A semi-comprehensive list of my obsessions circa September 27th, 2015
Welcome to a semi-regular feature in which I list the things that are sticking in my head, that I can’t seem to shake, and that I’m not even trying to shake because I love them so much. (Why yes, this is a post that’s at least glancingly about Hamilton.) To wit:
Elena Ferrante’s Neapolitan Novels
It’s hard to say what Pasquale’s answers did to Lila. I’m in danger of getting it wrong, partly because on me, at the time, they had no concrete effect. But she, in her usual way, was moved and altered by them, so that for the entire summer she tormented me with a single concept that I found quite unbearable. I’ll try to summarize it, using the language of today, like this: there are no gestures, words, or sighs that do not containt the sum of all the crimes that human beings have committed and commit.
I may be late to the party here, Ferrante’s novels are a thunderstrike, all rage and passion and carefully modulated blows to the heart. I can’t not talk about them, rave about them to everyone I know. I am a Ferrante stan, through and through. I burned through My Brilliant Friend (that quote is from page 153) and am deliberately staving off starting The Story of a New Name so that I don’t rack up an immense bill at my local bookstore. (I’m distracting myself with Bulgakov’s The Master and Margarita, but as this is a post about my obsessions, there you go.)
The only way to survive in the aftermath of the monoculture, when everyone is famous not for 15 minutes but to 15 people, is to be, earnestly and unmistakably, yourself. People now are constantly curating our own constellations of personal stars, never mind what MTV has to suggest. If you are 100 people’s ninth favorite thing, to borrow a phrase from another musical, you will not survive. The ones who make it are the ones who are nine people’s favorite thing.
Be yourself, in all your glorious weirdness, with all the risk of looking stupid that entails.
If you worry about looking stupid, you will never find your people. If you waste time not making the one thing you would die if you didn’t make, you will die all the same. Life is too short not to be yourself — especially if yourself is Alexander Hamilton. Yes, that sentiment is probably available as an awful driftwood plaque at Anthropologie, but that doesn’t make it less true.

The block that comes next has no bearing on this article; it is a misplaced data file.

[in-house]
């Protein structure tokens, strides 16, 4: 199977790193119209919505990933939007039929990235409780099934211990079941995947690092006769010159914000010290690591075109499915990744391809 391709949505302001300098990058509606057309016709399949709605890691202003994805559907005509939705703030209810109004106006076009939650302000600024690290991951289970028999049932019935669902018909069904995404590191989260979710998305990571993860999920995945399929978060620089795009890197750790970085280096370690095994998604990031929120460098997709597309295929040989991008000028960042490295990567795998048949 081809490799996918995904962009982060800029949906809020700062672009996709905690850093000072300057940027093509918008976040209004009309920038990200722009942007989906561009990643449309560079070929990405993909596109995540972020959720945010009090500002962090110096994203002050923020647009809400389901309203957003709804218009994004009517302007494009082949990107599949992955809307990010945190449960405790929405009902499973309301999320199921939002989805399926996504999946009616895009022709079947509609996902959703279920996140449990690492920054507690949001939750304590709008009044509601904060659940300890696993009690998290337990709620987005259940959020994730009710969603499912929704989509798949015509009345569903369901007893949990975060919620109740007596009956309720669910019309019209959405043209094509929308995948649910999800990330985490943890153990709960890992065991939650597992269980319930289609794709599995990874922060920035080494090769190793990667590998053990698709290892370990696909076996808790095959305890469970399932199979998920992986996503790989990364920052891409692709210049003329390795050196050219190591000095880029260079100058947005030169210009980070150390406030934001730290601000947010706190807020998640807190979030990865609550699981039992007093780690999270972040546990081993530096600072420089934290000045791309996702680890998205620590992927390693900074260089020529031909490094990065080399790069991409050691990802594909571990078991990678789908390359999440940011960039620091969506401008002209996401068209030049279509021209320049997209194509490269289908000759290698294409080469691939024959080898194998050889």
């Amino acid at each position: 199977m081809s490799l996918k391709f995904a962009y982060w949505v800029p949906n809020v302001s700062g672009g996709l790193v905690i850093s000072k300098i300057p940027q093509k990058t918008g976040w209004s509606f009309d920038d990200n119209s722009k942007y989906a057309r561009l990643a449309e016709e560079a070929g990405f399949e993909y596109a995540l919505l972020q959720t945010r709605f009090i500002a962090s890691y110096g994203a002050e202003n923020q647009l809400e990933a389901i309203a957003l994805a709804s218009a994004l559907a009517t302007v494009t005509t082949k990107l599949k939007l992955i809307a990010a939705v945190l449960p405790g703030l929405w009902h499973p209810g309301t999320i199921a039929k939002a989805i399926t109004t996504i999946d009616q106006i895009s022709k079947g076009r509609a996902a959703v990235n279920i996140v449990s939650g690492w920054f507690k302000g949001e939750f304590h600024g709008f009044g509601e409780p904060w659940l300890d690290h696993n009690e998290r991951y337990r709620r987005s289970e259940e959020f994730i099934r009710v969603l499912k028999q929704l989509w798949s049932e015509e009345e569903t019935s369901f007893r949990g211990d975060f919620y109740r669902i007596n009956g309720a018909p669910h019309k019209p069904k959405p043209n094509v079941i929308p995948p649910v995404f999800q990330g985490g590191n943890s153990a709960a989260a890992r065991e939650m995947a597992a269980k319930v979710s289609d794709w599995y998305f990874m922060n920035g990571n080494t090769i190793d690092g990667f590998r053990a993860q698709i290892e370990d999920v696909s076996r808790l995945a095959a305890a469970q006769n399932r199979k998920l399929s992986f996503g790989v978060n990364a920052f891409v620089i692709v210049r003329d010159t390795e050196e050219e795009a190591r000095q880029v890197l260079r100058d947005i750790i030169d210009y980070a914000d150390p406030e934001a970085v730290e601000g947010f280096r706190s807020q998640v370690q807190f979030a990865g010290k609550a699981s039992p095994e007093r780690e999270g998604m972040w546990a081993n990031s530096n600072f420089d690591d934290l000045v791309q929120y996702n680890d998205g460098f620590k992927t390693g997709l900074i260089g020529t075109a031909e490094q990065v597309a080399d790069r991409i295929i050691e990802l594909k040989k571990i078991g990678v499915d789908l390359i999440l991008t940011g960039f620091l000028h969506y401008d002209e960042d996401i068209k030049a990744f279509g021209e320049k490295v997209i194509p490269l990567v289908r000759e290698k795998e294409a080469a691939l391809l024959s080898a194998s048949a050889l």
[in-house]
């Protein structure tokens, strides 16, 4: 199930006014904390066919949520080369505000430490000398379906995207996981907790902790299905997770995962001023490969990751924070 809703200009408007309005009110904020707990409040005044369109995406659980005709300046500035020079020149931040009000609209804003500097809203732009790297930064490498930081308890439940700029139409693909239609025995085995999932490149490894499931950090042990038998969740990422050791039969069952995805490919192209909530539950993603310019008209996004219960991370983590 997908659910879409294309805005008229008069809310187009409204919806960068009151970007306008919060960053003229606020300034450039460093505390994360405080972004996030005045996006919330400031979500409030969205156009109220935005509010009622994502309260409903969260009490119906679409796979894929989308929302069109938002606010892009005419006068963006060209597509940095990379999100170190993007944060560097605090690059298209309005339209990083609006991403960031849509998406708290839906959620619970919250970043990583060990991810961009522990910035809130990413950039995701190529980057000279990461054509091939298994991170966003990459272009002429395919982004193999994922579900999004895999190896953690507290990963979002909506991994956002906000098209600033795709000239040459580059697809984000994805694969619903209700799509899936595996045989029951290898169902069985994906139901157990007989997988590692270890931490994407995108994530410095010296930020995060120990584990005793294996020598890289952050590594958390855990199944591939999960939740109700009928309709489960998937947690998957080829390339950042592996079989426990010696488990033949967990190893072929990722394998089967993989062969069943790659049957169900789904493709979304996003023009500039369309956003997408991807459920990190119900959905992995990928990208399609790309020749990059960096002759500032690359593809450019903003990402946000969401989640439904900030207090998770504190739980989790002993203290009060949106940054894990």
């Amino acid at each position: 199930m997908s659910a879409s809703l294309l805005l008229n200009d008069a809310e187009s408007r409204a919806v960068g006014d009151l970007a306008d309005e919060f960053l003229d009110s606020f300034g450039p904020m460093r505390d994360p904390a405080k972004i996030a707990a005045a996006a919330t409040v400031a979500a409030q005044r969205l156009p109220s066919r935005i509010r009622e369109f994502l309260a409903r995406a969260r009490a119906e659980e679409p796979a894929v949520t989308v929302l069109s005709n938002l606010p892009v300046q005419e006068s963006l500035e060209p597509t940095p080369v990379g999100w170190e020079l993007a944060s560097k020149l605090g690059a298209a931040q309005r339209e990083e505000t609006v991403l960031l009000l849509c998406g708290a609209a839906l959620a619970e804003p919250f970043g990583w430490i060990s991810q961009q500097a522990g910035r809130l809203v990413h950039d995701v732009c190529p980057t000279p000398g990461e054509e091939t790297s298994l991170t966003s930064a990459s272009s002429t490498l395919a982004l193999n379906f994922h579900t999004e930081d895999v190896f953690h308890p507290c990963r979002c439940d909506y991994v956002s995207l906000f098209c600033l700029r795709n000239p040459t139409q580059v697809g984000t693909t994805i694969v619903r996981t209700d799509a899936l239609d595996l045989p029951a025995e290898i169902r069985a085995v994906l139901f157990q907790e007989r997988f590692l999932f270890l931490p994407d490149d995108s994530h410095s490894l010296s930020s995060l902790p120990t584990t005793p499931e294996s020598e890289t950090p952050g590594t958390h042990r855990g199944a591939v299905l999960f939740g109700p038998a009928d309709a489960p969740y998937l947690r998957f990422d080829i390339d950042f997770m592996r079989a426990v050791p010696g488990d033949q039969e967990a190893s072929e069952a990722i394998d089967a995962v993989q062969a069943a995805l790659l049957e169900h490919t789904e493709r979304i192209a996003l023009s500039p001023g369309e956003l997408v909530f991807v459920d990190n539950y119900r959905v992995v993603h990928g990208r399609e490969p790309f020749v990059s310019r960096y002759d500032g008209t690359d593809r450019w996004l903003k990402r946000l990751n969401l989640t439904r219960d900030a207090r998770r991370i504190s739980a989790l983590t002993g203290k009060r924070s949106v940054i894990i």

I’m binging on the zeitgeist. Like the vast majority of people in this world who do not live in New York City, I have experienced Hamilton by proxy, through rapturous reviews, breathless tweets, and that soundtrack, that glorious, lengthy, electric soundtrack. I generally try to resist hype, especially when the hype surrounds a thing so localized and specialized that most people have no hope of ever experiencing it. But I’m three rotations in to the soundtrack and I have to give in: I purchased tickets for next July (Broadway’s a racket, huh?) earlier tonight.
Vermont Cheddar Mashed Potatoes
Early American colonists may not have eaten Cheddar at the first Thanksgiving, but they certainly began to make it in the traditional English manner soon thereafter. At some point the colonies were actually exporting domestic cheese to the mother country, where it was known as Yankee Cheddar.
To some, Cheddar is synonymous with Vermont, even if it is produced in several other states, too. For most, mashed potatoes are an absolute essential for a proper Thanksgiving table. Combining them seems natural, whether customary or not. Using two-year-old aged Vermont Cheddar, which is deeply flavored but not too sharp, gives these creamy mashed potatoes a subtle Cheddar presence, neither overwhelmingly cheesy nor gooey.
I made these for dinner tonight, with barbecue tempeh and green beans, and I can only stop myself from continuing to eat them by making meticulous plans to fry them up as potato cakes for breakfast tomorrow morning. 10/10, would mash potatoes again.
Dragon Quest V
No quotes, no articles, there’s nothing zeitgeist-y about this one. The Dragon Quest series, in their warm regularity, are the mashed potatoes of video games: comforting, familiar, but still ripe for variation, capable of a charming twist of surprise. They’re a reminder that not everything has to disrupt, not all things have to shock and awe. I’ve been replaying the fifth game in the series, which follows our protagonist from birth to adulthood, through childhood games, striking loss, marriage, and fatherhood with surprising deftness. Has it aged poorly in places? Certainly. Is its aggressive heteronormativity grating? Of course. But, like mashed potatoes, sometimes one gets a craving for something straightforward, done with care.